Educational Marginalisation in Senegal: Role of Gender, ICT and English

By Abdou Niane

Educational marginalisation has become a burning issue in Senegal, one of the poorest countries on the planet. About 34% people in Senegal live on less than US $ 1.25 per day, with an average per capita income of $121 per month (Ibrahima, 2014). The results of the Harmonized Survey on Household Living Conditions (2018/2019) show that the incidence of individual poverty in Senegal is 37.8%. The country is still lagging behind in education. A large part of the population does not have easy access to education and remains marginalized from formal education, with an enrolment rate of 86.4% (ANSD, 2020). Many factors contribute to the exclusion of many young people from the education system including gender and ICT. Furthermore, languages, particularly the English language, play a role in educational marginalisation in Senegal. What comes next is a brief introduction to the roles of gender, ICT and English in promoting or reducing educational marginalisation in Senegal.

Gender is a major dimension of educational marginalisation in Senegal as 54% of Senegalese, including 62% of women, are illiterate (Quotidien, 2017). Angers-Sall (2009) points out that in Senegal, from an early age, children internalize the sexual division of labour, namely that girls recognize themselves as family helpers and boys as financial supports of the family or agricultural workers to help their fathers. She further mentions the prevailing image of woman as wife, mother and housewife, especially in remote villages. Early marriage of girls is still prevalent in Senegal, and girls living in the poorest, rural areas of Senegal are the most vulnerable. Most mothers, from their daughters’ earliest years, introduce them to good manners that will make them future good wives and mothers. However, this trend is receding. Since 2000, Senegal has formulated many programs (Girls’ Schooling Program, Girls’ Education Support Project, etc.) which aim to promote girls’ education to be in line with the Millennium Development Goals 2 (Achieve universal primary education).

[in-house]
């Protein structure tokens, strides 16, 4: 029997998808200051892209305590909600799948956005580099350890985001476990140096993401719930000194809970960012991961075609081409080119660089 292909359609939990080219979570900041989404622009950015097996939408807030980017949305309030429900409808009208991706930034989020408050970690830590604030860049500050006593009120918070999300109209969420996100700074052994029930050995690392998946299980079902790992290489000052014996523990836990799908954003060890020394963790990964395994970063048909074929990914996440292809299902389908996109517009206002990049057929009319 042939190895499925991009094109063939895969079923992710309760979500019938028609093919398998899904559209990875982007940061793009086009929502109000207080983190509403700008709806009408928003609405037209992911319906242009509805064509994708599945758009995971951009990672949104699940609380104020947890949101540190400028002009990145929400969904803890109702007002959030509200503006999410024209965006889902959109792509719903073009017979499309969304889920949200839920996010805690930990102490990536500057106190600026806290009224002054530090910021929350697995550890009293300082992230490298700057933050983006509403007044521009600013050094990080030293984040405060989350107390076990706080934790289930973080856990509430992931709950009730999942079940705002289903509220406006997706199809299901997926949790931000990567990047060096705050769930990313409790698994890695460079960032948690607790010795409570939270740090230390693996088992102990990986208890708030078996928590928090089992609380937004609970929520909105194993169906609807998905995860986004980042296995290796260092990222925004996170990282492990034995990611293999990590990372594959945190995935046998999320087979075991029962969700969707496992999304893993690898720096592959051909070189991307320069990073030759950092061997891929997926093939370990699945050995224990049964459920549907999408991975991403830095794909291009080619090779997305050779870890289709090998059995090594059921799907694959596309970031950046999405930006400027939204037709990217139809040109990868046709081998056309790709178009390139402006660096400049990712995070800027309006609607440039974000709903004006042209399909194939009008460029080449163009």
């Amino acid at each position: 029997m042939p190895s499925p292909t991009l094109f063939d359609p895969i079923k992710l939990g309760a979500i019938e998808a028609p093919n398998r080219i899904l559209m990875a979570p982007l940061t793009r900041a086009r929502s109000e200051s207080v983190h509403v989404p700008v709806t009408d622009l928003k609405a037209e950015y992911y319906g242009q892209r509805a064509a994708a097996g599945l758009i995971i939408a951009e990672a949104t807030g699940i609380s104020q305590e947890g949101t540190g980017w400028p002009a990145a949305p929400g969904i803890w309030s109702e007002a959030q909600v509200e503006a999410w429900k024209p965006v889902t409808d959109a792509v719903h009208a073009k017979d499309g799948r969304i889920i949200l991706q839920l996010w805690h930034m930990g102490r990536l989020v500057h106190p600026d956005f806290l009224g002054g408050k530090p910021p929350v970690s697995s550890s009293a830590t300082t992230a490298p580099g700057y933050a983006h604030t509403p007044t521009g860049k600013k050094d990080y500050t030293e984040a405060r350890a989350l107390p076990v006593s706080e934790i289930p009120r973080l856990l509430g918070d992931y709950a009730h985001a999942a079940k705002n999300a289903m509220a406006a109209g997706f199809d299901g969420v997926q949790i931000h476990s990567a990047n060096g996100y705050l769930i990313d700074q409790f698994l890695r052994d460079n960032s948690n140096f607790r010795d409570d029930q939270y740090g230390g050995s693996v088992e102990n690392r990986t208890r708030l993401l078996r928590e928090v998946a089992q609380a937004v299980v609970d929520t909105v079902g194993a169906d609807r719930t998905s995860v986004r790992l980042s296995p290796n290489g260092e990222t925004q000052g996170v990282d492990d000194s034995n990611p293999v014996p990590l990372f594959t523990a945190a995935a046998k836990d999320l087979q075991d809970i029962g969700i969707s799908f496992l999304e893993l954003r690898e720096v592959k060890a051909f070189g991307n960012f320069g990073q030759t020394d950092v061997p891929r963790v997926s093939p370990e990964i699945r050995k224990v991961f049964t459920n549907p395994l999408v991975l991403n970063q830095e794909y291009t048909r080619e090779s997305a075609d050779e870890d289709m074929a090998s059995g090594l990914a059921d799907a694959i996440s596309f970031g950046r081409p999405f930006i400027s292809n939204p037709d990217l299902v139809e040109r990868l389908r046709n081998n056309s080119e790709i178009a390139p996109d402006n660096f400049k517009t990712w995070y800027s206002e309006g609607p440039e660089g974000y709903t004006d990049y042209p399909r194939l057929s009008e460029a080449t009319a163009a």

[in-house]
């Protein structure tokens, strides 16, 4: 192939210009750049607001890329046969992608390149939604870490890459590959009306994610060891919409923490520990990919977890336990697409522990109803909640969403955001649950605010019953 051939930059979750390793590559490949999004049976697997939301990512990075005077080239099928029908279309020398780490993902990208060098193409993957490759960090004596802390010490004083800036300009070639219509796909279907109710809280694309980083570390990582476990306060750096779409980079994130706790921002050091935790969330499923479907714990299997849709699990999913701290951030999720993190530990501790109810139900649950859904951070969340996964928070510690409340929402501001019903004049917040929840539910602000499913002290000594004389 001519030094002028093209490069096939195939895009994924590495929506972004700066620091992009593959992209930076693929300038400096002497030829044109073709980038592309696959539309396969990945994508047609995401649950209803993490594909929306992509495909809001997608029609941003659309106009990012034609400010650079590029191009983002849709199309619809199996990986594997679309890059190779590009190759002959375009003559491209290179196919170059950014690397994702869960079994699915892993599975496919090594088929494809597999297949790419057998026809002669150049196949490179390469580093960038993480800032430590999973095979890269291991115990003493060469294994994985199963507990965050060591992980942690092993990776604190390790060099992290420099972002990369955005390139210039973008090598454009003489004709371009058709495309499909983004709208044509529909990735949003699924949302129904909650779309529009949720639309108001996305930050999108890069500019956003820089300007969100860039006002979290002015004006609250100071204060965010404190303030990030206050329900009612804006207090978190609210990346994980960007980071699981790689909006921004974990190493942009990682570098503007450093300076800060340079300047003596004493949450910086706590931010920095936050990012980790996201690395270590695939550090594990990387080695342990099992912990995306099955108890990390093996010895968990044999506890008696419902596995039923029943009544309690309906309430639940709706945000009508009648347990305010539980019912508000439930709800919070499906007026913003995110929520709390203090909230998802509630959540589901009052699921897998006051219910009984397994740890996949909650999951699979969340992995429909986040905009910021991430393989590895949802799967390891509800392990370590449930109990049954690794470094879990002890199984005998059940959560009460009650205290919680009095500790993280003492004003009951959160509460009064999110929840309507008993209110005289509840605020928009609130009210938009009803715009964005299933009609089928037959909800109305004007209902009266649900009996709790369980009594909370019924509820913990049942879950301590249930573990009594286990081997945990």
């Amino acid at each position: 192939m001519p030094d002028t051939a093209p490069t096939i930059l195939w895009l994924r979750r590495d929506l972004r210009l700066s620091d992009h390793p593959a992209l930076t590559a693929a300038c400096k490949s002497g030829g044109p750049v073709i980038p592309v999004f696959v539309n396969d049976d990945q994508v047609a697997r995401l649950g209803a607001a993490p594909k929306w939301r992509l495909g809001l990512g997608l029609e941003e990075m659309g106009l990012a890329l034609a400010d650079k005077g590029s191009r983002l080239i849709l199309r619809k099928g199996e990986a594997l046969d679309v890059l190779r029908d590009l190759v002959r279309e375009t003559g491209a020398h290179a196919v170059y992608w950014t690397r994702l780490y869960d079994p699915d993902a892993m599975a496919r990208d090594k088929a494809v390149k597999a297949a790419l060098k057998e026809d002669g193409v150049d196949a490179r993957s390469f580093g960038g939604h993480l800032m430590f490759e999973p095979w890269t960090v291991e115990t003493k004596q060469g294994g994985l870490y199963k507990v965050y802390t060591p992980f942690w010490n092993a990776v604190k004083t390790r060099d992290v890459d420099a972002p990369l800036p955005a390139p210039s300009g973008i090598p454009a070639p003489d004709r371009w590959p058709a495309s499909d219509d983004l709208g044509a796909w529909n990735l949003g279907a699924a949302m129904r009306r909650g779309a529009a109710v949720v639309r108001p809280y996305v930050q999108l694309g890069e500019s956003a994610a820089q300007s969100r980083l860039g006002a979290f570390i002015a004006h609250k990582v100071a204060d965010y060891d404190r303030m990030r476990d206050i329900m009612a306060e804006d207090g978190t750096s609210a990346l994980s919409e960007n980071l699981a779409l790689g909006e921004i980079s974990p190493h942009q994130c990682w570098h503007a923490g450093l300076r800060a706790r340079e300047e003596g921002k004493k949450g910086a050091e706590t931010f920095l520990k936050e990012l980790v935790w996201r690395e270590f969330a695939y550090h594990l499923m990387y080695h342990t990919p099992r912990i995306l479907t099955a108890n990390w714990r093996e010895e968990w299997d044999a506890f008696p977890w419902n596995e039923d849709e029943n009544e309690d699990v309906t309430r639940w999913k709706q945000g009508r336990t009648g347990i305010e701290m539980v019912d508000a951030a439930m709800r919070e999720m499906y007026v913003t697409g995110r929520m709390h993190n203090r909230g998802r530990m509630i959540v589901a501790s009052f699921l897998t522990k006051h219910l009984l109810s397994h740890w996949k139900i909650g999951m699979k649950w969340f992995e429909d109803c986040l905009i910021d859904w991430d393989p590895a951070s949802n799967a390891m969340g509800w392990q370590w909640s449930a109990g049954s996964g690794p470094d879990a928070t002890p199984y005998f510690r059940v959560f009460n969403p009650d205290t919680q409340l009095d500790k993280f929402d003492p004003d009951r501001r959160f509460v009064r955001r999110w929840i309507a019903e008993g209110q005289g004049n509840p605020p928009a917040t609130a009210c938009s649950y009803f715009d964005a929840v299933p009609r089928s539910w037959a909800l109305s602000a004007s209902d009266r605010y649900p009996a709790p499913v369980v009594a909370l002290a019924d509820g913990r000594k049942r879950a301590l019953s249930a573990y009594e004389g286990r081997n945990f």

A study carried out by the National Agency for Statistics and Demography of Senegal shows that the gross primary school enrolment rate increased from 86.1% in 2016 to 86.4 % in 2018. Interestingly, analysis of the parity index shows that the intensity of primary schooling is more intense among girls (92.1%), compared to boys (80.4%), in all regions, except the regions of Kedougou, Sédhiou and Ziguinchor.

Senegal is a multilingual country with 38 recognised languages, Wolof being the most widely spoken language. Among them, only French is an official language. Official languages in Africa are languages resulting from colonisation, and although spoken by the educated minorities in these countries, they assume the status of official language, constituting the working languages of the whole state apparatus and all its organs and institutions (Sarr, 2017). As a result, local languages are neither taught in the school system, nor used in administrative exchanges. In the case of Senegal, French is used by the State, the administration, education, the media and the business world, to the detriment of local languages. Half of Senegal’s population cannot read or write in the official language.